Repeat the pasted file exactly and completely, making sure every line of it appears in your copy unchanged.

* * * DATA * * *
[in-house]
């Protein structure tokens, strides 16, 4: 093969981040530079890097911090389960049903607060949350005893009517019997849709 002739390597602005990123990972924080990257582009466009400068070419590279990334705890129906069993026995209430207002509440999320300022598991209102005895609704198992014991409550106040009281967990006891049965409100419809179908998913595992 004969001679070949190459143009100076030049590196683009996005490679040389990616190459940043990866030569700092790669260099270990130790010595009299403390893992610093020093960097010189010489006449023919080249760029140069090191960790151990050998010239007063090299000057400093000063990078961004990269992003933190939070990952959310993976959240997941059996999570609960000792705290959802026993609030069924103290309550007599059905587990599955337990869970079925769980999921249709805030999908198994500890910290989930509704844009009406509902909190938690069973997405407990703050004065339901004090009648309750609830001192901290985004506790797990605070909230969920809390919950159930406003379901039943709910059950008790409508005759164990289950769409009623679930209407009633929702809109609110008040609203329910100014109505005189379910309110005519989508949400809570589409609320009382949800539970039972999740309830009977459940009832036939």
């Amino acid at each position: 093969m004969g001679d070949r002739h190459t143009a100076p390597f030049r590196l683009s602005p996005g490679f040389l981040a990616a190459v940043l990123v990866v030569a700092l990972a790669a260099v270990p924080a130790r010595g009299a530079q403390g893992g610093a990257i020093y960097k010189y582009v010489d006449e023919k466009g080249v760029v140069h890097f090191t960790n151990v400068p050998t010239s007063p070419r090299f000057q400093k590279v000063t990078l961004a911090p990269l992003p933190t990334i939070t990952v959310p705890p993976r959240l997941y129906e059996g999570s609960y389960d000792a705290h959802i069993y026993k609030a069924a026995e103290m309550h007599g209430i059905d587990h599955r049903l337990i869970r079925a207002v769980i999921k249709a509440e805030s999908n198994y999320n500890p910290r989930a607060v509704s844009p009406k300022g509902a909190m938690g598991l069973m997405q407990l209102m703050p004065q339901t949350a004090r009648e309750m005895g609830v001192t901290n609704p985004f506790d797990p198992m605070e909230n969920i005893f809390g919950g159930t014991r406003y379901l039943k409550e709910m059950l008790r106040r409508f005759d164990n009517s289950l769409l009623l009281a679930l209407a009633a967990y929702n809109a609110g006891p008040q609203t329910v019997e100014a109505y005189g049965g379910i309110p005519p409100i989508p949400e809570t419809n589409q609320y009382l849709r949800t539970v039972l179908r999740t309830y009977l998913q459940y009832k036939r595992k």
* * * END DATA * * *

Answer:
[in-house]
């Protein structure tokens, strides 16, 4: 093969981040530079890097911090389960049903607060949350005893009517019997849709 002739390597602005990123990972924080990257582009466009400068070419590279990334705890129906069993026995209430207002509440999320300022598991209102005895609704198992014991409550106040009281967990006891049965409100419809179908998913595992 004969001679070949190459143009100076030049590196683009996005490679040389990616190459940043990866030569700092790669260099270990130790010595009299403390893992610093020093960097010189010489006449023919080249760029140069090191960790151990050998010239007063090299000057400093000063990078961004990269992003933190939070990952959310993976959240997941059996999570609960000792705290959802026993609030069924103290309550007599059905587990599955337990869970079925769980999921249709805030999908198994500890910290989930509704844009009406509902909190938690069973997405407990703050004065339901004090009648309750609830001192901290985004506790797990605070909230969920809390919950159930406003379901039943709910059950008790409508005759164990289950769409009623679930209407009633929702809109609110008040609203329910100014109505005189379910309110005519989508949400809570589409609320009382949800539970039972999740309830009977459940009832036939």
């Amino acid at each position: 093969m004969g001679d070949r002739h190459t143009a100076p390597f030049r590196l683009s602005p996005g490679f040389l981040a990616a190459v940043l990123v990866v030569a700092l990972a790669a260099v270990p924080a130790r010595g009299a530079q403390g893992g610093a990257i020093y960097k010189y582009v010489d006449e023919k466009g080249v760029v140069h890097f090191t960790n151990v400068p050998t010239s007063p070419r090299f000057q400093k590279v000063t990078l961004a911090p990269l992003p933190t990334i939070t990952v959310p705890p993976r959240l997941y129906e059996g999570s609960y389960d000792a705290h959802i069993y026993k609030a069924a026995e103290m309550h007599g209430i059905d587990h599955r049903l337990i869970r079925a207002v769980i999921k249709a509440e805030s999908n198994y999320n500890p910290r989930a607060v509704s844009p009406k300022g509902a909190m938690g598991l069973m997405q407990l209102m703050p004065q339901t949350a004090r009648e309750m005895g609830v001192t901290n609704p985004f506790d797990p198992m605070e909230n969920i005893f809390g919950g159930t014991r406003y379901l039943k409550e709910m059950l008790r106040r409508f005759d164990n009517s289950l769409l009623l009281a679930l209407a009633a967990y929702n809109a609110g006891p008040q609203t329910v019997e100014a109505y005189g049965g379910i309110p005519p409100i989508p949400e809570t419809n589409q609320y009382l849709r949800t539970v039972l179908r999740t309830y009977l998913q459940y009832k036939r595992k």